I’m something like a month late to the party, but last night I came across several essays and blog entries about the alarming trend regarding the types of romances present in YA books. I’m linking to the posts in hopes that more people will see these excellent, thought-provoking essays and posts. I also want to add my own thoughts and ideas about the issue.
It started on March 14, when bookshop posted an essay entitled “Bad Romance (or, YA & Rape Culture)” on her LiveJournal. In it, she discusses the YA novel Hush, Hush by Becca Fitzpatrick. Her essay is fantastic, and I encourage you, Gentle Readers, to go and read the essay in its entirety. Bookshop writes:
Last night I started reading the bestselling YA fantasy Hush, Hush, which friends and the internet have repeatedly assured me that I would hate. I had no intention of reading it until I randomly picked it up and kept reading. To be honest, I kinda enjoyed it, the way I enjoy movies about super-intelligent sharks who want to take over the world, or episodes of Stargate: Atlantis. The way I enjoyed Twilight until I threw it across the room.
That said, let’s face it, it sucks.
Hush, Hush is the story of a Bad Romance: quite literally, the heroine is caught in a bad romance with a stalker who shows up, will not leave her alone, refuses to leave her life, and tries to kill her. All of this is made acceptable by the fact that he’s hot.
Bookshop goes on to outline all the things that Hush, Hush does wrong, all of them common occurrences in YA lit these days. But the main point that Bookshop makes is that Nora, the book’s heroine, is a victim of rape culture while also being a perpetuation of it. She links to a post about rape and rape culture by Harriet Jacobs on her blog Fugitivus (another fantastic post I encourage you to go read NOW). In this post, Jacobs outlines the stereotypes present in rape culture:
If women are raised being told by parents, teachers, media, peers, and all surrounding social strata that:
- it is not okay to set solid and distinct boundaries and reinforce them immediately and dramatically when crossed (“mean bitch”)
- it is not okay to appear distraught or emotional (“crazy bitch”)
- it is not okay to make personal decisions that the adults or other peers in your life do not agree with, and it is not okay to refuse to explain those decisions to others (“stuck-up bitch”)
- it is not okay to refuse to agree with somebody, over and over and over again (“angry bitch”)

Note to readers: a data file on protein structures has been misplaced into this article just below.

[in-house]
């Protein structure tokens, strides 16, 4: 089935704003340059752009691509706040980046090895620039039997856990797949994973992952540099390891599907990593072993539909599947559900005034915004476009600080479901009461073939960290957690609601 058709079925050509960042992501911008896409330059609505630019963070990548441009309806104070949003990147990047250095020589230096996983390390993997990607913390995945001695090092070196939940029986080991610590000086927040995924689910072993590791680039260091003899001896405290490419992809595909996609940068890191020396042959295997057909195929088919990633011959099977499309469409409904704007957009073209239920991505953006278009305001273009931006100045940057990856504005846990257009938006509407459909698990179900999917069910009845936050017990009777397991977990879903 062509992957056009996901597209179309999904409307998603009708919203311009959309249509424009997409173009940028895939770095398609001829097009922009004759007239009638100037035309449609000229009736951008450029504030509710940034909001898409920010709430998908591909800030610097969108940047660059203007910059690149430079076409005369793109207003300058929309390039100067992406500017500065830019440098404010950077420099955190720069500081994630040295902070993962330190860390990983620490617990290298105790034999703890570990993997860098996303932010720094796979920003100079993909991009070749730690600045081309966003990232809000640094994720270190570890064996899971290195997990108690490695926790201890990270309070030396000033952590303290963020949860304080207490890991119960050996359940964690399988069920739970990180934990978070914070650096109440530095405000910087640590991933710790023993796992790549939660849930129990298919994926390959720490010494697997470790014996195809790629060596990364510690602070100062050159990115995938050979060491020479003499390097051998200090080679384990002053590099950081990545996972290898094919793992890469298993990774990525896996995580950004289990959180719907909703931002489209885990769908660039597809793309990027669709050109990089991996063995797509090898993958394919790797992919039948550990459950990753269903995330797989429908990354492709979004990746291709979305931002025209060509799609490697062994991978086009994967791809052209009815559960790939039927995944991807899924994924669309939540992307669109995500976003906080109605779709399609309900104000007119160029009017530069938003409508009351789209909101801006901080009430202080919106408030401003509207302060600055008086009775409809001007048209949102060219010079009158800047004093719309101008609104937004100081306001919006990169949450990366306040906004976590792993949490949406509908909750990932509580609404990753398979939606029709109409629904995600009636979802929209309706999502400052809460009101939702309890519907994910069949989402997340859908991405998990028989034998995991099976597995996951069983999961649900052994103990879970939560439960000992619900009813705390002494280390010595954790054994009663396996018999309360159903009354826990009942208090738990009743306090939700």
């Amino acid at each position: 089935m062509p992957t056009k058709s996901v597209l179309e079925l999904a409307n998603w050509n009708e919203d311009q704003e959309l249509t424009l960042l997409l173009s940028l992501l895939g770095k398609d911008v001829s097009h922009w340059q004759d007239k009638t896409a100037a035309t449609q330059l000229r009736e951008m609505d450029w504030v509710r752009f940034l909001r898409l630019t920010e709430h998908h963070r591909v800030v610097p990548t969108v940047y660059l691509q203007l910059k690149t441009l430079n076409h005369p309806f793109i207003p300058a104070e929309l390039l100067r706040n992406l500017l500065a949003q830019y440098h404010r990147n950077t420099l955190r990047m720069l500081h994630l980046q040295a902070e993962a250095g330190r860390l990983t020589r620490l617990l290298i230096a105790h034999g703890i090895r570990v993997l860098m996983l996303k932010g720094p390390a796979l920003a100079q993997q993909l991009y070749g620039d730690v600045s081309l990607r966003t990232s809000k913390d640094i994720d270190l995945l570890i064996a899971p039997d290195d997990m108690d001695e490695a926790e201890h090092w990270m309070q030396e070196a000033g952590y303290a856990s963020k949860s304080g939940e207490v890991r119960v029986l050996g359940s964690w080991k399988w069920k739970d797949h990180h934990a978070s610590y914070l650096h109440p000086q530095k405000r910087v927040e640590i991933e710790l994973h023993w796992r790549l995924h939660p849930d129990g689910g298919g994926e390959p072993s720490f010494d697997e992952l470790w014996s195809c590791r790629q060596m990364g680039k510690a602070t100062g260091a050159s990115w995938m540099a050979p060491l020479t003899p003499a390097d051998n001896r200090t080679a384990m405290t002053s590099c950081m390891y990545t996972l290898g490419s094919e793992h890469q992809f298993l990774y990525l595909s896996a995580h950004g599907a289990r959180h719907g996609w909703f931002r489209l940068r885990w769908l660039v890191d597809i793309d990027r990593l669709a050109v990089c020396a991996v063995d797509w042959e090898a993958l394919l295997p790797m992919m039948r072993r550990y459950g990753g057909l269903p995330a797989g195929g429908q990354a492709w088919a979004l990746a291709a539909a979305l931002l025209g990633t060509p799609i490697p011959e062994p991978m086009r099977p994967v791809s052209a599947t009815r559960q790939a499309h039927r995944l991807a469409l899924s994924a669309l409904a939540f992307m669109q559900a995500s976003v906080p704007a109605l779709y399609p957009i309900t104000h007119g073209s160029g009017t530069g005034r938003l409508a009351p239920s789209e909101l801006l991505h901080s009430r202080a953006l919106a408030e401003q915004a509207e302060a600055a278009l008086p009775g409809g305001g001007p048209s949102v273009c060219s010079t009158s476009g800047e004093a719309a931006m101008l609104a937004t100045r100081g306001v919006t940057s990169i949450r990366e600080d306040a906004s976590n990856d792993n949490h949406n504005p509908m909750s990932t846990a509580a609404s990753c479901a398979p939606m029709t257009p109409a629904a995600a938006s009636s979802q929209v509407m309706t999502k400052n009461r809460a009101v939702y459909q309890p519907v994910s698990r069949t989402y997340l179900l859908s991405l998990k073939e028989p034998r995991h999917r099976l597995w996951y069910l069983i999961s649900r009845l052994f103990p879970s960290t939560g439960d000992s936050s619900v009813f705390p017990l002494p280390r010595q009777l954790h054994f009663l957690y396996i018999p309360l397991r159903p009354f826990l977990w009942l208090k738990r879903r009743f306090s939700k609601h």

- it is not okay to have (or express) conflicted, fluid, or experimental feelings about yourself, your body, your sexuality, your desires, and your needs (“bitch got daddy issues”)
- it is not okay to use your physical strength (if you have it) to set physical boundaries (“dyke bitch”)
- it is not okay to raise your voice (“shrill bitch”)
- it is not okay to completely and utterly shut down somebody who obviously likes you (“mean dyke/frigid bitch”)
If we teach women that there are only certain ways they may acceptably behave, we should not be surprised when they behave in those ways.
Bookshop points out that the character of Nora embodies almost all of these stereotypes, and provides several examples illustrating her point. In the efforts of fairness, however, she also points out that while it’s easy to point a finger at Hush, Hush and lay the blame there, there are a great deal of YA novels guilty of the same thing:
The complication is that so often, in Twilight, Swoon, Hush, Hush, Vampire Academy, and countless romances dating back to Pride & Prejudice and Pamela, we’re asked to accept that the outward facade of “I dislike you immensely” masks a subtle underlying attraction. Certainly Pamela has to go to extreme lengths to get her would-be rapist to accept that she does not want to be raped, no, really, no, please no. Darcy is so led astray by Lizzie’s attempts to be polite to him in all of their mutual social interactions that he assumes she’s welcoming his attentions, when really she would welcome a chance to serve him a restraining order on behalf of everyone she knows. And of course Pamela was an attempt to show the proper way for a young lady to maintain her respectability and the boundaries of politeness while still struggling to maintain her virtue (whereupon she’s rewarded by getting to marry her rapist!); while Pride & Prejudice is the model for 200 years of love-hate relationships, and it’s generally argued that Lizzy is attracted to Darcy the entire time.
I certainly don’t mean to crib all of Bookshop’s essay, but it is so fabulous that it is hard to choose a select few quotes. She also provides this gem about Hush, Hush:
Hush, Hush is extremely self-aware; it knows that its hero is stalking and sexually harrassing its heroine. Its heroine complains of harrassment loudly and repeatedly, but the text expects us to assume that her repeated no means “yes” — the text wants us not to take no for an answer. The author, Becca Fitzpatrick, as well as the society that produced Becca Fitzpatrick, both want the heroine of this book to have her “no” rejected over and over, until her resistance is worn down and she gives up and gives in and starts to love the thing that’s attacking her and trying to kill her. The social arc of Nora’s womanhood demands that she shut up and submit to her sexual subjugation. For god’s sakes, the freaking title of the book is BE QUIET.